Soil-gas is the vapor phase substance that exists within the pore spaces of soil grains underground. In scenarios where liquid phase toxins are dumped into the ground, chemicals migrate into the soil to great depths. Consequently, the liquid phase contamination can change phases, into vapors. And as a result, the vapor phase contamination can migrate even farther. The true danger about vapor phase migration is it’s ability to creep through building foundations and microscopic pathways in concrete walls. For example, a restaurant existing above a former oil well can be infiltrated with natural gas, along with other carcinogens, posing a health and combustion risk to the occupants inside.

Health & Safety

Carcinogen health risks tend to base on long-term exposure rates. However, are still material to the health, safety and well being of people. Similarly, combustion hazardous occur by the over-concentration of this flammable gas indoors. Any ignition source inside a room with methane gas above the “Lower Explosive Limit” or “LEL” can result in an explosion. These catastrophes have happened before. Thus, awareness and implementation of soil-gas testing and mitigation is a requirement in jurisdictions across the nation.

Methane Testing initially includes a shallow probe soil gas survey. Afterwards, a drilling rig is used to drill and install multiple sampling zones underground.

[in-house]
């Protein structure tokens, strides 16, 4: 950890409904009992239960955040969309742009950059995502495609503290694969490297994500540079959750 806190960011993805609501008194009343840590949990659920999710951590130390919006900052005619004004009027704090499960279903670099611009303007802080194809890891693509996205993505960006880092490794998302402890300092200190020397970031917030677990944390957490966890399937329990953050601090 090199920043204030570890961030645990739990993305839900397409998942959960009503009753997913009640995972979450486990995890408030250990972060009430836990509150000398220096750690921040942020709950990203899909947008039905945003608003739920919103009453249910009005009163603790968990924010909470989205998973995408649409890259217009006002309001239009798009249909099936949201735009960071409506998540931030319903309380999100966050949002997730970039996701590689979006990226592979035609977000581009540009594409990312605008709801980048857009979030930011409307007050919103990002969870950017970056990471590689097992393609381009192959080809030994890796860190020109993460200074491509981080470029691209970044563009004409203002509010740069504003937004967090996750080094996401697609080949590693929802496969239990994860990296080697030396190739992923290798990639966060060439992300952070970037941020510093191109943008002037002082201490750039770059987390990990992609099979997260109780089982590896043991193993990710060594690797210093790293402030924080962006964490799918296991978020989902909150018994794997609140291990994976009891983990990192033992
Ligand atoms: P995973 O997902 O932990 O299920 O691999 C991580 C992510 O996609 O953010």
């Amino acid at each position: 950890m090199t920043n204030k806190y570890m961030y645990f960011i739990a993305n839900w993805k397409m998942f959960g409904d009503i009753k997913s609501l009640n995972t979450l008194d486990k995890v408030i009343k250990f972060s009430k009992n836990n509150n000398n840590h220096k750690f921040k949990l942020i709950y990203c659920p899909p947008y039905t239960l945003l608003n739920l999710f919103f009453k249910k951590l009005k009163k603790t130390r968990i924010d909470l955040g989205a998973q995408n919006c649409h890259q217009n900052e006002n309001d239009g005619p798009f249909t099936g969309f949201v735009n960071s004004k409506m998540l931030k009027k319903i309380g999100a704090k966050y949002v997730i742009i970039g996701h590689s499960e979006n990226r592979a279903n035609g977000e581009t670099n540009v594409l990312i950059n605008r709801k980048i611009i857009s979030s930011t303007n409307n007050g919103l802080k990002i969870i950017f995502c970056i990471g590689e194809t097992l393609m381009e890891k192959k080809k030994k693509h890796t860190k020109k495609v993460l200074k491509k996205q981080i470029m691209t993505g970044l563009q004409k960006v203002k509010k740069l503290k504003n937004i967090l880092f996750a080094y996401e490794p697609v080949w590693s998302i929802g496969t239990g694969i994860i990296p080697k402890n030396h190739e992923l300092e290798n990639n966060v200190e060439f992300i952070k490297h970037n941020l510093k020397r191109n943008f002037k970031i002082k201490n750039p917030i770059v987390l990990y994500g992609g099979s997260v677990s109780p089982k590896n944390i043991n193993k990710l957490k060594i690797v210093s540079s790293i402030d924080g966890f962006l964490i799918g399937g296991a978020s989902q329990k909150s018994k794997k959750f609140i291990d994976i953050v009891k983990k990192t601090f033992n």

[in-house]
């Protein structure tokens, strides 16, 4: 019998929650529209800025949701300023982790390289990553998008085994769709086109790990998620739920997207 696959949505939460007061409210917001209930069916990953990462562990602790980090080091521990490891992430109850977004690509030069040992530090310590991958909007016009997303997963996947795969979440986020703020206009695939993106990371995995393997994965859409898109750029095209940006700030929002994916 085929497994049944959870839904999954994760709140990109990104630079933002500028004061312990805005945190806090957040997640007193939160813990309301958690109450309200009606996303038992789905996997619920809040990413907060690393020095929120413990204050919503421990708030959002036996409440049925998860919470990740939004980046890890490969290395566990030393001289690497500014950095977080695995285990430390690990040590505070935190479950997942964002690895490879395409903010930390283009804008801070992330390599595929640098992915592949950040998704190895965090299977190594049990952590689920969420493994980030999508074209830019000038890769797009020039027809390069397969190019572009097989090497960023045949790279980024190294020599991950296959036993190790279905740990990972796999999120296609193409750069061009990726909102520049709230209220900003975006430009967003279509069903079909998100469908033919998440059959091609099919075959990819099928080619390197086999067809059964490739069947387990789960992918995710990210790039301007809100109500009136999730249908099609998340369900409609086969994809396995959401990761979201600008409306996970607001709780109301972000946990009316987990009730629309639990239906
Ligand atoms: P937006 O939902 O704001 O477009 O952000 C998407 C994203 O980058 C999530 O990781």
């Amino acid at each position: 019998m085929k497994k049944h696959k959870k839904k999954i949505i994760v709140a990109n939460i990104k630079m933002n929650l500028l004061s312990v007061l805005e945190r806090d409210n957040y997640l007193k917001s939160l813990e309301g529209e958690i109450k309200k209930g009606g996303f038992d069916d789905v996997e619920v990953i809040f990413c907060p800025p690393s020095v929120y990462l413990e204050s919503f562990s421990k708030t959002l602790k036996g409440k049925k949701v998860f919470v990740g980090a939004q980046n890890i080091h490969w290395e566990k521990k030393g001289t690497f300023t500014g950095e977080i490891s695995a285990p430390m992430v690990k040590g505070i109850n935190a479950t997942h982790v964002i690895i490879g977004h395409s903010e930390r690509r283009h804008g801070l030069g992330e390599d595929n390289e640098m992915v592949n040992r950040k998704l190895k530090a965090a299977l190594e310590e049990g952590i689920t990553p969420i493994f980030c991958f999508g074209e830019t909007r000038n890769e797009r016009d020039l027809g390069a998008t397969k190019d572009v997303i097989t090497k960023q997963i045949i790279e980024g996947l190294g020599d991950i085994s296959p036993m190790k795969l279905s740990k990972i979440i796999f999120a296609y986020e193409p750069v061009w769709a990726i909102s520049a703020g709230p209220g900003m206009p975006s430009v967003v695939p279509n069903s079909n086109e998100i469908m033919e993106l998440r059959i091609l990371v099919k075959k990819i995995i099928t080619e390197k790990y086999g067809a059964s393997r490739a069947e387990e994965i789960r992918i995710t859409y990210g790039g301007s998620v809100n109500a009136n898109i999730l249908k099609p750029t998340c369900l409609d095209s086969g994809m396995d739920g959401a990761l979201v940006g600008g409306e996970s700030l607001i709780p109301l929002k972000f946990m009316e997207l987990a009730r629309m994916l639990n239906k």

Methane Testing Shallow Soil Gas Probe – Photo Credit: University of Texas at Austin & Bureau of Economic Geology


Boyle Dayton Los Angeles 1

Boyle Dayton Los Angeles

The Boyle Dayton Los Angeles Company was a reputable manufacturer and seller of fueling pumps and standalone underground tanks, for automobiles in the early 1900s. Unlike modern gasoline service stations, the Boyle Dayton Company was a specialty manufacturer of curbside fuel station accessories. Curbside fueling stations were common in America before the demand for full service stations. In fact, curbside fueling stations were typically part of drug stores and hardware shops. And commonly fronting the major streets and roadways. The Boyle Dayton Los Angeles company had the reputation of making stylish, economic and easy-to-use standalone pumps and tanks for these curbside fueling stations. The company was in operation from approximately 1910 through 1929, on the corner of 52nd Street and Santa Fe Avenue, in the City of Los Angeles, California. The Boyle Dayton Company was a prominent part of the history of American gasoline, oil and automobile sectors.

Boyle Dayton Los Angeles UST Gas Pump

Boyle Dayton Los Angeles UST Gas Pump www.collectorcarproductions.com

Remains of Boyle Dayton

Take a walk in Los Angeles, and you will likely not think twice about the multitude of utility manways and vaults underlying the aging concrete beneath your feet. The City of Angels has undergone rebuilding and redevelopment several times since its inception, and continues to evolve to this day. Many of the metal lids and covers seen on the street are no longer in use and long forgotten. However, some may warrant a closer inspection, particularly if you are concerned about the environmental condition of a property.